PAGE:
5. It spreads the passage of foods through the digestive system, which facilitates regular defecation.
  6. Dietary fibre also helps to prevent the risk of colorectal cancer

Dietary references intakes for fibre

Age g/day fibre
1-3 years 19
4-8 years 25
9-13 years 31
14-18 years 38
19-50 years 38
51 years+ 30
9-13 years 26
14-18 years 26
19-50 years 25
51 years+ 21
< 18 years 28
18 years+ 28
< 18 years 29
18 years + 29



We cannot discuss everything about dietary fibre in an article, but we can conclude that high fibre diet both soluble and insoluble are good for everyone’s health for the functioning of the digestive system ranging from children in accordance with the table, but adding too much of fibre too quickly can promote intestinal gas, abdominal bloating and even cramping. It is advisable that increase intake is gradually and often for few weeks. This will allow the normal bacteria of the digestive system to adjust to the changes.


Brydon, W. H. & Tadesse, K. (2000). Medical Aspect of Dietary New York: Datum House.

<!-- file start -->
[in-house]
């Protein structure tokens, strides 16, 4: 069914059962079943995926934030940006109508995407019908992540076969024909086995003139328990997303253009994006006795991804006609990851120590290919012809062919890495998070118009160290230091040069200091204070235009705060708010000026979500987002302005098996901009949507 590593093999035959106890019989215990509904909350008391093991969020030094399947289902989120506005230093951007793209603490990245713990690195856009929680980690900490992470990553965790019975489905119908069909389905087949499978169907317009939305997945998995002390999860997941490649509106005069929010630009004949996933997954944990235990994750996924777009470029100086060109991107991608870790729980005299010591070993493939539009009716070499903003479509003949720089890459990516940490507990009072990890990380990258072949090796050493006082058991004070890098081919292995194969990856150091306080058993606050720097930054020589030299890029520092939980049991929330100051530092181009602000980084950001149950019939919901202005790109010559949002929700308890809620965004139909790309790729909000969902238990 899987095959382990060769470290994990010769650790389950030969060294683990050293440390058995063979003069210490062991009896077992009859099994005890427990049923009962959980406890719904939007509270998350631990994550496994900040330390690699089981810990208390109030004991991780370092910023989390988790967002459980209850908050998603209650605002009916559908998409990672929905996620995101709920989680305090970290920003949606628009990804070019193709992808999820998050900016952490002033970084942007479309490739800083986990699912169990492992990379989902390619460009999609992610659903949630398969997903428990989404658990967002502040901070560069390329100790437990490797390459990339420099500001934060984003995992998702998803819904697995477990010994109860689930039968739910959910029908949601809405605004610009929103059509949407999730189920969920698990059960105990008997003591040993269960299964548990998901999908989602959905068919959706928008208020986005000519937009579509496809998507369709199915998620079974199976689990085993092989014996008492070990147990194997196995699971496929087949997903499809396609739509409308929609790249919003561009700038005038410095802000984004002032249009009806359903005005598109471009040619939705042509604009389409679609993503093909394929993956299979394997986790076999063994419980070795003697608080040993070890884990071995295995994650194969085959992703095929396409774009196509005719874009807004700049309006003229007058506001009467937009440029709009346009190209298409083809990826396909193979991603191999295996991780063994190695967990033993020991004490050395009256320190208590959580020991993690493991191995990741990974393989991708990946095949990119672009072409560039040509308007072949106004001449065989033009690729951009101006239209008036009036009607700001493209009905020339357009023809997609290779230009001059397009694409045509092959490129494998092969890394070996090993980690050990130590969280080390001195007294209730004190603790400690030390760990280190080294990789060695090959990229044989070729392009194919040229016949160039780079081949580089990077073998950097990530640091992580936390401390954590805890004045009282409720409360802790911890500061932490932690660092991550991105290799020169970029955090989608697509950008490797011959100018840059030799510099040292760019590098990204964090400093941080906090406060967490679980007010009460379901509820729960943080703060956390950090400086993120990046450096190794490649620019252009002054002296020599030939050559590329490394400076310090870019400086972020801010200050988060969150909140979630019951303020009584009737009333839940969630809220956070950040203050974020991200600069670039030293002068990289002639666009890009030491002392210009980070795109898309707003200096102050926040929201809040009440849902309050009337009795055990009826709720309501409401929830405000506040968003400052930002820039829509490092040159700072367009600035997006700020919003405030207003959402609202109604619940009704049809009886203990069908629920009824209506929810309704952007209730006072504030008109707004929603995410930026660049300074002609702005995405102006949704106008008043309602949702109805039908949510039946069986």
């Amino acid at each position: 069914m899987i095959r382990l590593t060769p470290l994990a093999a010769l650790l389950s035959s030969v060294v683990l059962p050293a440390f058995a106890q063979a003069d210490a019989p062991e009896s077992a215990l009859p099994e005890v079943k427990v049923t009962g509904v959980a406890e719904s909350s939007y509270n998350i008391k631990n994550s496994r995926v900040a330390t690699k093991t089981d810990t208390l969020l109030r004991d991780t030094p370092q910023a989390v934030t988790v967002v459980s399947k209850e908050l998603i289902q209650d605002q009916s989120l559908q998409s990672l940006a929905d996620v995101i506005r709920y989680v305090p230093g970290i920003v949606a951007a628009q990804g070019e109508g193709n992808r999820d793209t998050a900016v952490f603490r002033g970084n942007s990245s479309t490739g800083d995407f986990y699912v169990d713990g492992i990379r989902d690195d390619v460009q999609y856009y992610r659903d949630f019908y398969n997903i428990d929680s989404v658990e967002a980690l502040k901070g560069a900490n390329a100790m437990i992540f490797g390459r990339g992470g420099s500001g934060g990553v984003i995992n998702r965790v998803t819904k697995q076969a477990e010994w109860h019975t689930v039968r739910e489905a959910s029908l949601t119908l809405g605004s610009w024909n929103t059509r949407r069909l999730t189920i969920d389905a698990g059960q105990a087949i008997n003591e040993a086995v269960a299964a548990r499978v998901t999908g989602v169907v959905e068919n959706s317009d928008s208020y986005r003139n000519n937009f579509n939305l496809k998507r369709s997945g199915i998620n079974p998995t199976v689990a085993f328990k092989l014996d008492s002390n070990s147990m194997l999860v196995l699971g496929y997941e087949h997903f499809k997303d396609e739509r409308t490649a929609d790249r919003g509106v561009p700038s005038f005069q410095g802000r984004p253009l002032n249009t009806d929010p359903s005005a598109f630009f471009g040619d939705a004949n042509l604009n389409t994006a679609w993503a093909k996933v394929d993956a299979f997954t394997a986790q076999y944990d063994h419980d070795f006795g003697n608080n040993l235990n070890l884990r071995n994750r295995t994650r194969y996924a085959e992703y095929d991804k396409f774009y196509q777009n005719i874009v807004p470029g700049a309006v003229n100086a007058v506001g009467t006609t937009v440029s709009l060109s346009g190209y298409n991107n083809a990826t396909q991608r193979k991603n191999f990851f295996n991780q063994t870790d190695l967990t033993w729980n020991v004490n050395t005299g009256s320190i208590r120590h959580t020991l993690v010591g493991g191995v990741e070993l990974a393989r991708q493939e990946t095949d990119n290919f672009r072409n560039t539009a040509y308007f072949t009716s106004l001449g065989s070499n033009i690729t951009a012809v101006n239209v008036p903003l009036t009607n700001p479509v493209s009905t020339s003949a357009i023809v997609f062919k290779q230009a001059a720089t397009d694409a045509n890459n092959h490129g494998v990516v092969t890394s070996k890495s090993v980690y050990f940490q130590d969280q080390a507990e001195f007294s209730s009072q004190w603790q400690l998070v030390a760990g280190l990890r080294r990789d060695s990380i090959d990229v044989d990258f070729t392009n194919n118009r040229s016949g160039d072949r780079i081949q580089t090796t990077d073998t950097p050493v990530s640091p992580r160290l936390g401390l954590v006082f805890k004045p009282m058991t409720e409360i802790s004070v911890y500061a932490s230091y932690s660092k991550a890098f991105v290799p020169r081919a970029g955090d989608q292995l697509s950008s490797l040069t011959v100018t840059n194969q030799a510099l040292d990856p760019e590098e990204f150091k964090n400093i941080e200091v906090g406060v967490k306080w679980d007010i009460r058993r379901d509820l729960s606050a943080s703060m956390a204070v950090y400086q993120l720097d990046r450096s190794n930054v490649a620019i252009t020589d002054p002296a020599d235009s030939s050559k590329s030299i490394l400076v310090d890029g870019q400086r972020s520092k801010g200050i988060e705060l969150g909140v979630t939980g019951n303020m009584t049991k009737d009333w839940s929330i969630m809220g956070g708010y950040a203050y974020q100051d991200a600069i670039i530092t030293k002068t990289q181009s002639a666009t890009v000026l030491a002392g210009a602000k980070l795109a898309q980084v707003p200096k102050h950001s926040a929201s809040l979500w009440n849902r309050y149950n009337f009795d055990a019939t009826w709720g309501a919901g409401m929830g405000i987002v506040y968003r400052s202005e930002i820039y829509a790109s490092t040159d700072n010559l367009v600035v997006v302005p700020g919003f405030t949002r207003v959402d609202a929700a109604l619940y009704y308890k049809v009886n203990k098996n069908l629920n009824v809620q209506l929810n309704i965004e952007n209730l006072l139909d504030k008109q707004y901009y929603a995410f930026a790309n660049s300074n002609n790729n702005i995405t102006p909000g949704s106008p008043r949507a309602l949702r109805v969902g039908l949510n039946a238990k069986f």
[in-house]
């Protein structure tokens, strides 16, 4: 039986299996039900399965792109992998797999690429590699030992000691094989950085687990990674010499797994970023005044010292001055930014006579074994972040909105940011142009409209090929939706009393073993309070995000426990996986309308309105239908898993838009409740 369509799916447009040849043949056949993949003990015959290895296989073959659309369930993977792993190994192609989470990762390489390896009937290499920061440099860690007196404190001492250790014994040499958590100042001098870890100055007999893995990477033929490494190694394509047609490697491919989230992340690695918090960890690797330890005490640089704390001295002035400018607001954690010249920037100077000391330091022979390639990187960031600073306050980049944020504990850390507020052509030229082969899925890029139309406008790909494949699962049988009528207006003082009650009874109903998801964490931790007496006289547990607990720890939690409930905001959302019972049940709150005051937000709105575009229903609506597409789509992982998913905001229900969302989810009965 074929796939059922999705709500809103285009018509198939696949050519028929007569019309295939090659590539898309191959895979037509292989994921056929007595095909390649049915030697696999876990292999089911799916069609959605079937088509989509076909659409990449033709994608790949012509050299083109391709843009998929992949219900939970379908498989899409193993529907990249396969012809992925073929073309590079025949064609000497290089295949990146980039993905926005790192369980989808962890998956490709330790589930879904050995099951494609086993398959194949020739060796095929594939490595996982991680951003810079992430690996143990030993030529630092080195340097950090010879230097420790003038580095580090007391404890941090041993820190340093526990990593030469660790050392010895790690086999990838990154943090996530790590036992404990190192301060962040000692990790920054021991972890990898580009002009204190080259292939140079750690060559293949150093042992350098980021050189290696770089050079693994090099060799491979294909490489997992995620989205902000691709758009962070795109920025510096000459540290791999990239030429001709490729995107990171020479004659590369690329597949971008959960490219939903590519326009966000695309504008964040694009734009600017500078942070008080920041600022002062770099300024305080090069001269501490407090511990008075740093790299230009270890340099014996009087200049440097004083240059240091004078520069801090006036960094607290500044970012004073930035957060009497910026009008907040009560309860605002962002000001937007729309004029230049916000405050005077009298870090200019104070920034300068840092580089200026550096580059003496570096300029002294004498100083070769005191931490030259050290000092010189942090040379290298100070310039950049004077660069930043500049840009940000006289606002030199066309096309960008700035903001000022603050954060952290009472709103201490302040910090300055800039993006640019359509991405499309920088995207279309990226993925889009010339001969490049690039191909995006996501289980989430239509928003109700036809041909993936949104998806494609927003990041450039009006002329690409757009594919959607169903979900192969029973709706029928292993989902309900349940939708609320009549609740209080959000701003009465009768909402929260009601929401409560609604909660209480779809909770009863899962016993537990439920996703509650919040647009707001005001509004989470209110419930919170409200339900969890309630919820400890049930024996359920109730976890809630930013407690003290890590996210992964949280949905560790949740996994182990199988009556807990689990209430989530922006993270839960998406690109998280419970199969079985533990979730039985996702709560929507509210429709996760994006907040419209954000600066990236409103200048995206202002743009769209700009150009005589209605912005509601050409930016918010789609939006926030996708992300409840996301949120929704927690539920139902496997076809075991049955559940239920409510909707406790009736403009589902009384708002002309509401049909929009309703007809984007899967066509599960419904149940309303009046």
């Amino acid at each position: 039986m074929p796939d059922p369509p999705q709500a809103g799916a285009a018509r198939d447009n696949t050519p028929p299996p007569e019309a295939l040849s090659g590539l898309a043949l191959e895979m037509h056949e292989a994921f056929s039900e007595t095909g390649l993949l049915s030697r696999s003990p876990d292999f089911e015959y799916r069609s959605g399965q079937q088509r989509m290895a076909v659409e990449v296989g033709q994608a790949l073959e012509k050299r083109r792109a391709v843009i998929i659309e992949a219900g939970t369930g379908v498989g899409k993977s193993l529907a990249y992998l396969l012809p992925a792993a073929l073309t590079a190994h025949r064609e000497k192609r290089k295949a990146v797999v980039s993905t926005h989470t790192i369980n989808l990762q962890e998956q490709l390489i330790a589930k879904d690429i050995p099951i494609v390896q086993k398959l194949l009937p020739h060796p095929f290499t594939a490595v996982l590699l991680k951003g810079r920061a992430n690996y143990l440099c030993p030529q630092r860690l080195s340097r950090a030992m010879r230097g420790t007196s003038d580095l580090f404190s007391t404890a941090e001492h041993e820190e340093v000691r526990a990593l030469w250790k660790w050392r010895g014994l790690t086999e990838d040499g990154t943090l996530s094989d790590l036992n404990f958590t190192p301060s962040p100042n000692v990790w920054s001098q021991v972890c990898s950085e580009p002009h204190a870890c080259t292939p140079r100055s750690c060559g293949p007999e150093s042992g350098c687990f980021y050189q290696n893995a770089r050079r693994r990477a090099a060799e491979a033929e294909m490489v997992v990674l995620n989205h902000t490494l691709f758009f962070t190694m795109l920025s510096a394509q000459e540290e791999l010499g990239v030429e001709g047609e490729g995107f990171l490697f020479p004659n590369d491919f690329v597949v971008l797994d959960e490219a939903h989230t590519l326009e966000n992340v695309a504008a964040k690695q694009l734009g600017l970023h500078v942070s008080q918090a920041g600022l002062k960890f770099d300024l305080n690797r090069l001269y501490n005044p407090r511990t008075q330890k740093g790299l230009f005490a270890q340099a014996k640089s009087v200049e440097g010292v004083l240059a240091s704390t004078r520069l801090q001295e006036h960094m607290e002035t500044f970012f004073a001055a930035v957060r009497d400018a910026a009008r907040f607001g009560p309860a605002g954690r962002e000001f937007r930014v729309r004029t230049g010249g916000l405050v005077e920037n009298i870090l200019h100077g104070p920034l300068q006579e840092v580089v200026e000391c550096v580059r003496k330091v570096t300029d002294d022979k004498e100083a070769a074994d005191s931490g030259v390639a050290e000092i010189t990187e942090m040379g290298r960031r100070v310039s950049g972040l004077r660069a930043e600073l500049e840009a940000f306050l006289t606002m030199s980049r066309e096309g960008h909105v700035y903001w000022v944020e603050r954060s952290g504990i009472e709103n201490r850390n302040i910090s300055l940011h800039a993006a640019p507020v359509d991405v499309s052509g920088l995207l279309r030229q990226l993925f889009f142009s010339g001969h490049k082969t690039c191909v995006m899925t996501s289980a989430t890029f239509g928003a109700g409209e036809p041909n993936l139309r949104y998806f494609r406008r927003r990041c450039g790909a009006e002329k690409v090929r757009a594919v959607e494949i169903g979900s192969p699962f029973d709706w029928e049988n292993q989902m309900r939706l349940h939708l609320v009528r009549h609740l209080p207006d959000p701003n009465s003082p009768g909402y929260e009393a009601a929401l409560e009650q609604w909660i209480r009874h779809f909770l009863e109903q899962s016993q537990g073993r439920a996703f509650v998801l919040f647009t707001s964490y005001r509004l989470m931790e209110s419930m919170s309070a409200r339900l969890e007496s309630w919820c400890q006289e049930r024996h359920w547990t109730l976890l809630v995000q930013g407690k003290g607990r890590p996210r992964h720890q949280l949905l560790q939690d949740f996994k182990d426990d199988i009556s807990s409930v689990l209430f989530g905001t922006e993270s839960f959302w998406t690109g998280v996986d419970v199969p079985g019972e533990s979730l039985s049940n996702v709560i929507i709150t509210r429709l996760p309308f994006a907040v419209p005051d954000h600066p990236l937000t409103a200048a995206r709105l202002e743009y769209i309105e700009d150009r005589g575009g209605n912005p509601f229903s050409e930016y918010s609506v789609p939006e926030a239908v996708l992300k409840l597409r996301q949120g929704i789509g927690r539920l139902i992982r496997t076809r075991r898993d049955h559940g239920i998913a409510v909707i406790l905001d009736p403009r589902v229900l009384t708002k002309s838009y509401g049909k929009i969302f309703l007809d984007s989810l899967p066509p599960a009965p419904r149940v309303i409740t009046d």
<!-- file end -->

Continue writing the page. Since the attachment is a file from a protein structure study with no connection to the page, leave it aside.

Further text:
Hans, J. (2009). Man Made Fibre Dictionary (2nd ed.). London: Crest.

James, E.G. & Philip, B. (2006). The New Science of Strong Materials. London: Princetone University Press.

Kauffman, H. & George, B. (1993). The First Semi-synthetic Product (Fibre). Journal of Chemical Education 70 (11),887

Marlett, K. (2001). Handbook of Dietary Fibre. New York: Penguin.

Prynne, C. J. (2009). The Effect of Dietary Fibre on Faecal Excretion. Nutr 41 (3),56-60.

Serope, K & Steven, R.S. (2001). Synthetic Fibre Product (4th ed.) New York: PrenticeHall.

Tungland, B. A. & Meyer, D. (2002). Dietary Fibre and their Physiological  Role in Human Health and Food. Comprehensive Review in Food Science and Food Safety, 73 – 92.